# 2.6.4 Converting Numbers to Strings

The following examples demonstrate conversion of numeric variables to string, including notation to format the number of digits and decimal places.

## Converting Numeric to String

### Using Substitution Notation

To convert a variable of a numeric type (double, int, or const) to a variable of string type, consider the following simple example:

// myNum contains the integer value 456
int myNum = 456;
// myNumString now contains the characters 456 as a string
string myNumString$=$(myNum);

The syntax $(num) is one of type of substitution notation supported in LabTalk. Another, %(string$), is used to convert in the opposite direction, from string to numeric, substituting a string variable with its content.

Formatting can also be specified during the type conversion:

$(number [,format]) // braces indicate that the format is optional Format follows the C-programming format-specifier conventions, which can be found in any C-language reference, for example: string myNumString2$ = $("3.14159",%3d); myNumString2$=                            // "3"

string myNumString2$=$("3.14159",%3.2f);
myNumString2$= // "3.14" string myNumString2$ = $("3141.59",%6.4e); myNumString2$=                            // "3.1416e+003"

For further information on this type of formatting, please see $() Substitution. ### Using the Format Function Another way to convert a numeric variable to a string variable uses the format function: // call format, specifying 3 significant figures string yy$=Format(2.01232, "*3")$; // "2.01" yy$=;

For full documentation of the format function see Format (Function)

## Significant Digits, Decimal Places, and Numeric Format

LabTalk has native format specifiers that, used as part of LabTalk's Substitution Notation provide a simple means to format a number.

### Use the * notation to set significant digits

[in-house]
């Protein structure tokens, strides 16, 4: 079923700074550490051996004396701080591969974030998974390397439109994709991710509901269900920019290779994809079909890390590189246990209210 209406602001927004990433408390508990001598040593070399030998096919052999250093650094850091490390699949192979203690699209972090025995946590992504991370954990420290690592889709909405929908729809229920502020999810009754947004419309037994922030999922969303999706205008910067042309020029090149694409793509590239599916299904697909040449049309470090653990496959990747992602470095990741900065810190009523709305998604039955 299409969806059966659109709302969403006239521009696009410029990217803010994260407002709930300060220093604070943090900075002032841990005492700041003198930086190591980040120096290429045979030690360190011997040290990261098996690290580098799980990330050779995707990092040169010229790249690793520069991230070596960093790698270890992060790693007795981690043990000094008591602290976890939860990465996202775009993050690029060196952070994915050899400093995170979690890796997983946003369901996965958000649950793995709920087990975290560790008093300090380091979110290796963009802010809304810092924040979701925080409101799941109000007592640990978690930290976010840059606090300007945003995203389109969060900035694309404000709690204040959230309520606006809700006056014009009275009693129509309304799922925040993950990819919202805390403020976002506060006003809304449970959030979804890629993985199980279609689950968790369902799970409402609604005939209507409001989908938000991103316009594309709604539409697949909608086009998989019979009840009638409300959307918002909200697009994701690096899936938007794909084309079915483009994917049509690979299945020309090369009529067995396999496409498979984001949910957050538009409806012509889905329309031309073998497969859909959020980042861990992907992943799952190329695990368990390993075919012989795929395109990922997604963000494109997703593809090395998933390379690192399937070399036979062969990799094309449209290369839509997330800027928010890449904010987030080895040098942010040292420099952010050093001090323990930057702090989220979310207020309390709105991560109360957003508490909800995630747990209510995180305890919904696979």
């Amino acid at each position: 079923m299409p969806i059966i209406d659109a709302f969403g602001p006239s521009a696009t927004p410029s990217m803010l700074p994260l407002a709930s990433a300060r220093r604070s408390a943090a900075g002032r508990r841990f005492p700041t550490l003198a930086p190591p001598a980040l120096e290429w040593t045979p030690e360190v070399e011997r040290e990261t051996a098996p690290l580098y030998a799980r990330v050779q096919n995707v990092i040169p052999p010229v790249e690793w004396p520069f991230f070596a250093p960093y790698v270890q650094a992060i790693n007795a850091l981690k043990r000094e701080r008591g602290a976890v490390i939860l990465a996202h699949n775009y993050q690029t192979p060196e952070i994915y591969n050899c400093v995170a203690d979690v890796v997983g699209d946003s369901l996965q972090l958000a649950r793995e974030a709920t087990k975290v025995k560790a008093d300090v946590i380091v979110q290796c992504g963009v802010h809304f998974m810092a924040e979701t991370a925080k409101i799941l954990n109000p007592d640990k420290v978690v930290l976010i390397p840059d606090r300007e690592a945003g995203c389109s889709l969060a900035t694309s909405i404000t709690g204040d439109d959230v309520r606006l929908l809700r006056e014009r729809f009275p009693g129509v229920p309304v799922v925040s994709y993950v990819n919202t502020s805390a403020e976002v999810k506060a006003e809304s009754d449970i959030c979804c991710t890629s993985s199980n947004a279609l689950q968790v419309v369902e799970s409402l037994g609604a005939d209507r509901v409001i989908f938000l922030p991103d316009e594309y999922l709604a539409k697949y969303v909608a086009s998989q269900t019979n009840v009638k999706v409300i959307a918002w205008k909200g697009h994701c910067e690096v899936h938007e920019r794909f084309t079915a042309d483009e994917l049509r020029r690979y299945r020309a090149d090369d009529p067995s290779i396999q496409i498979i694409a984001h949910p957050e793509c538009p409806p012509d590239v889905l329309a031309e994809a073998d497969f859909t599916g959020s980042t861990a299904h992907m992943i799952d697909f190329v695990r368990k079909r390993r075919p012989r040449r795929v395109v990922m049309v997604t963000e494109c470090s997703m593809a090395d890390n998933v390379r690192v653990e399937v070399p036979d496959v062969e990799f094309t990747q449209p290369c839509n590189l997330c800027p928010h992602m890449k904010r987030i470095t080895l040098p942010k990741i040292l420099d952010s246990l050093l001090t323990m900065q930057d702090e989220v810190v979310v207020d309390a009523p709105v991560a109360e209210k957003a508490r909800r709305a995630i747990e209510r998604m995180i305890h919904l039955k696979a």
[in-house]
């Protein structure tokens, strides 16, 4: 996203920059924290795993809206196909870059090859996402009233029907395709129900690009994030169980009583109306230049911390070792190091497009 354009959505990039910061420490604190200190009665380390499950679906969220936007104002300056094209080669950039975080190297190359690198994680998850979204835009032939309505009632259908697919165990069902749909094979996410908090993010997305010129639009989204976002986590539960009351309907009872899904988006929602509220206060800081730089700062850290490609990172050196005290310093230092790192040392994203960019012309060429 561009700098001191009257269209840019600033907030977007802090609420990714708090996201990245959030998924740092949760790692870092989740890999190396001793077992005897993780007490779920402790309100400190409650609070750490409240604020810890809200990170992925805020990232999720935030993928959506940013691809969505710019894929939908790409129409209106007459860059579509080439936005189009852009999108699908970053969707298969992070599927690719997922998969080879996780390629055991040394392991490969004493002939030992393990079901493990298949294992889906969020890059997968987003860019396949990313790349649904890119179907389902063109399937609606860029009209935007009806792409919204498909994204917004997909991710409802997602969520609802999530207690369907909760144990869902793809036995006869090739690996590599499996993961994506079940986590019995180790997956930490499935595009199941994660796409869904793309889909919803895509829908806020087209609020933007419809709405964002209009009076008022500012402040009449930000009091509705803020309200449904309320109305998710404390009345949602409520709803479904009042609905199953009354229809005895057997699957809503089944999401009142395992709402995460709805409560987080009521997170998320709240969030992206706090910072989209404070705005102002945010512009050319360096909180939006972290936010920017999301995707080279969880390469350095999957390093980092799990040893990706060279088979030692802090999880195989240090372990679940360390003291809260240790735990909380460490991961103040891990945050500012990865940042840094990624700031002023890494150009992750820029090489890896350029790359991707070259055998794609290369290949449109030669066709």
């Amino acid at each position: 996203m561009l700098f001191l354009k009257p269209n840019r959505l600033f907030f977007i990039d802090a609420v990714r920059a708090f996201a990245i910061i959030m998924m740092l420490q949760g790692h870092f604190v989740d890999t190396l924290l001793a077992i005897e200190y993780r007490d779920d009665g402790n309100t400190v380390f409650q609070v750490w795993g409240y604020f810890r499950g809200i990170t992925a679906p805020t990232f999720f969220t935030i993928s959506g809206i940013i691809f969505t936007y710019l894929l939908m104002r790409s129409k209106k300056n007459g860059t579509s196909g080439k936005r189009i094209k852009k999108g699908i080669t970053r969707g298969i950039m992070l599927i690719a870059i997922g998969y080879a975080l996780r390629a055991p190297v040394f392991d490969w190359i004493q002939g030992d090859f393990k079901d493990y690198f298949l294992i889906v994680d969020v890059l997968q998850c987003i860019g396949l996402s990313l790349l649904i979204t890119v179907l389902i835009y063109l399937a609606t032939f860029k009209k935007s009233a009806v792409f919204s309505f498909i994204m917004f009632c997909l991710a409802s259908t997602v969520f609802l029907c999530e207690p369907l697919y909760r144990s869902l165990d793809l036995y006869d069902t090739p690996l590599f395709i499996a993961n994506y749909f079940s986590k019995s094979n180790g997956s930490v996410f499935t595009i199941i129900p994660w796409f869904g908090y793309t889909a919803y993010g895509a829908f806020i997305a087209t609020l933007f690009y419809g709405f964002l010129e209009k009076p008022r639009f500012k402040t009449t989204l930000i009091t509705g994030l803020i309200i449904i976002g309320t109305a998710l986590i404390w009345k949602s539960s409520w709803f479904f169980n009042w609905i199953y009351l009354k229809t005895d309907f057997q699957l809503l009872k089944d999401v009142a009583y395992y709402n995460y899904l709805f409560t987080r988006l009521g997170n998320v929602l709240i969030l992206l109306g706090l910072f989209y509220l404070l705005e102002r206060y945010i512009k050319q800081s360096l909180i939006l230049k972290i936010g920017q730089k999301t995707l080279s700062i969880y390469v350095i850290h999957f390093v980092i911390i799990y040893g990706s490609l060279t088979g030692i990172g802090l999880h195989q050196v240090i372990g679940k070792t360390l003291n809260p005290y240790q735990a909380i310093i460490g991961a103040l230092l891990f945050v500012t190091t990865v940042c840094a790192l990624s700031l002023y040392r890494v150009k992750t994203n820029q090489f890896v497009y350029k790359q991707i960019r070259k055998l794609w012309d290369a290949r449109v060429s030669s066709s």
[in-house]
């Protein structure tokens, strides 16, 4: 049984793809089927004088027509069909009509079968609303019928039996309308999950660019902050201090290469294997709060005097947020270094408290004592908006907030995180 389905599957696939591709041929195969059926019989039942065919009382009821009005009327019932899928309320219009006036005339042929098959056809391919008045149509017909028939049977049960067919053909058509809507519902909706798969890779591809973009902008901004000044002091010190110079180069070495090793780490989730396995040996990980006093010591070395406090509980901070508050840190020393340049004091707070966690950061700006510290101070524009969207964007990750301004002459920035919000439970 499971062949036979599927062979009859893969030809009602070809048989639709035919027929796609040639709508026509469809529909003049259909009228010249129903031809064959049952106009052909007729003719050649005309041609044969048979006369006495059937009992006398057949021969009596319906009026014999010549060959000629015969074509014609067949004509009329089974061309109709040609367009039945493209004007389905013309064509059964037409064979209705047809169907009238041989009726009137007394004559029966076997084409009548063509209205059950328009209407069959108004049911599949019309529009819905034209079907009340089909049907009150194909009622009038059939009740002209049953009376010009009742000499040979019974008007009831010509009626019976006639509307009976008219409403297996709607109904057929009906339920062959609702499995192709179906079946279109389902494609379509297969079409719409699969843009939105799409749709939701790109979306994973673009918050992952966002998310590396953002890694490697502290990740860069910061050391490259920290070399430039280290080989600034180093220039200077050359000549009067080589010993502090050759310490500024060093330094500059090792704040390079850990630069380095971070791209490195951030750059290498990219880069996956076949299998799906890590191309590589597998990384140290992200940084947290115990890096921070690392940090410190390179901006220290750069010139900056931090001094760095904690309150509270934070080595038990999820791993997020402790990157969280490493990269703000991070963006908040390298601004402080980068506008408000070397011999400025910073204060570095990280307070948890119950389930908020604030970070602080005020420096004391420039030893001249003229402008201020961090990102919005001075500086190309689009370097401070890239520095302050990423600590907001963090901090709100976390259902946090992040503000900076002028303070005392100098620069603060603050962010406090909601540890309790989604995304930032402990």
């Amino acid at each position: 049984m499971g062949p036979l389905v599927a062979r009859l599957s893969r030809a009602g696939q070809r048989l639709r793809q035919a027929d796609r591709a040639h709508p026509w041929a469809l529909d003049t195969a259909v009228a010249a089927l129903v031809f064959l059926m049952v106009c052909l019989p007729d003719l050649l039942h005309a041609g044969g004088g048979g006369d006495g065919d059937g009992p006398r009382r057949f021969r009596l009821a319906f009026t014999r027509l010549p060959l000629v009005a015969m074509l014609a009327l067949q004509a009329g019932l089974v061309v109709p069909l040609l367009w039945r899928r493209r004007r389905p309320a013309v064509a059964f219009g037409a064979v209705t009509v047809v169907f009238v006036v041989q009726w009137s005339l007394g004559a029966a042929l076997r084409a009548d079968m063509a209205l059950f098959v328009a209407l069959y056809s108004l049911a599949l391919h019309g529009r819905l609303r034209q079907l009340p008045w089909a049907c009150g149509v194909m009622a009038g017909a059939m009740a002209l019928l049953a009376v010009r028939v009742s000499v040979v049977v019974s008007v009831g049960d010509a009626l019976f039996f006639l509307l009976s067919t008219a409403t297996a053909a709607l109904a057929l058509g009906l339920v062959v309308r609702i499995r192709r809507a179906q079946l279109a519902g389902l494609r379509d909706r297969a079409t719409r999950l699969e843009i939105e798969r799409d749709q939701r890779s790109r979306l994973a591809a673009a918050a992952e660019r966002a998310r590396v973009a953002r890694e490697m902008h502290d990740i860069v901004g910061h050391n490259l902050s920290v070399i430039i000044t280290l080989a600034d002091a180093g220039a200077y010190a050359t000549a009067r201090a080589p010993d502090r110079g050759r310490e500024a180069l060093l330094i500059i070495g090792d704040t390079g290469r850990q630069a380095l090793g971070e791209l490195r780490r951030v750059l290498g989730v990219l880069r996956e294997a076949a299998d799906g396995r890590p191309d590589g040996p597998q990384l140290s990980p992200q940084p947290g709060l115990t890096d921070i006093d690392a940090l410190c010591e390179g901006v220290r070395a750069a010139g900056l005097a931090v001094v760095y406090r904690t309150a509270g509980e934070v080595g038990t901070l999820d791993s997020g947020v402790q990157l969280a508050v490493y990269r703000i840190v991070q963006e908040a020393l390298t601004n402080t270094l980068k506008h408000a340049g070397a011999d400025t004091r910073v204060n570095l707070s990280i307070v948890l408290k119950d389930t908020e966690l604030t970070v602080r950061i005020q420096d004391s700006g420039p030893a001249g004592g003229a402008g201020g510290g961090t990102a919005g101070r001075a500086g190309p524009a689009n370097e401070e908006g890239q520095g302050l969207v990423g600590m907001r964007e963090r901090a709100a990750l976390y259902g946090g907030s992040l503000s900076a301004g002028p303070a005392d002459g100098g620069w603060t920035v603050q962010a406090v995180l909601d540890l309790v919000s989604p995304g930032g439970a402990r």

x = 1.23456;
type "x = $(x, *2)"; In this example, x is followed by *2, which sets x to display two significant digits. So the output result is: x = 1.2 Additionally, putting a * before ")" will cause the zeros just before the power of ten to be truncated. For instance, y = 1.10001; type "y =$(y, *4*)";

In this example, the output result is:

y = 1.1

The result has only 2 siginificant digits, because y is followed by *4* instead of *4.

### Use the . notation to set decimal places

x = 1.23456;
type "x = $(x, .2)"; In this example, x is followed by .2, which sets x to display two decimal places. So the output result is: x = 1.23 ### Use E notation to change the variable to engineering format The E notation follows the variable it modifies, like the * notation. For example, x = 1e6; type "x =$(x, E%4.2f)";

where % indicates the start of the substitution notation, 4 specifies the total number of digits, .2 specifies 2 decimal places, and f is an indicator for floating notation. So the output is:

x = 1.00M

### Use the $(x, S*n) notation to convert from engineering to scientific notation In this syntax, n specifies the total number of digits. x = 1.23456; type "x =$(x,S*3)";

And Origin returns:

x = 1.23E0